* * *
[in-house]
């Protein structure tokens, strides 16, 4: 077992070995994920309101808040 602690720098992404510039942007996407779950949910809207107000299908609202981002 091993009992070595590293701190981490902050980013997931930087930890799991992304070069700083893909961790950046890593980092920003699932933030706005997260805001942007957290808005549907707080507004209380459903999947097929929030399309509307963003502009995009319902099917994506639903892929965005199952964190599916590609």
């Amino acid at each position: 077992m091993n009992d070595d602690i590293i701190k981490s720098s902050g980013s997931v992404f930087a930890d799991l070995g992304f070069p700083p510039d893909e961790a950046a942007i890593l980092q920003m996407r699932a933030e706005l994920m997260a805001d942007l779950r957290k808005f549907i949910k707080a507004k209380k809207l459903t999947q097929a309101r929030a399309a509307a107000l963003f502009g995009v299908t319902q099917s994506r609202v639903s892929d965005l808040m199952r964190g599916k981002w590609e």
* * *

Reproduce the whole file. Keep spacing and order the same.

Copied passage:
[in-house]
């Protein structure tokens, strides 16, 4: 077992070995994920309101808040 602690720098992404510039942007996407779950949910809207107000299908609202981002 091993009992070595590293701190981490902050980013997931930087930890799991992304070069700083893909961790950046890593980092920003699932933030706005997260805001942007957290808005549907707080507004209380459903999947097929929030399309509307963003502009995009319902099917994506639903892929965005199952964190599916590609």
């Amino acid at each position: 077992m091993n009992d070595d602690i590293i701190k981490s720098s902050g980013s997931v992404f930087a930890d799991l070995g992304f070069p700083p510039d893909e961790a950046a942007i890593l980092q920003m996407r699932a933030e706005l994920m997260a805001d942007l779950r957290k808005f549907i949910k707080a507004k209380k809207l459903t999947q097929a309101r929030a399309a509307a107000l963003f502009g995009v299908t319902q099917s994506r609202v639903s892929d965005l808040m199952r964190g599916k981002w590609e």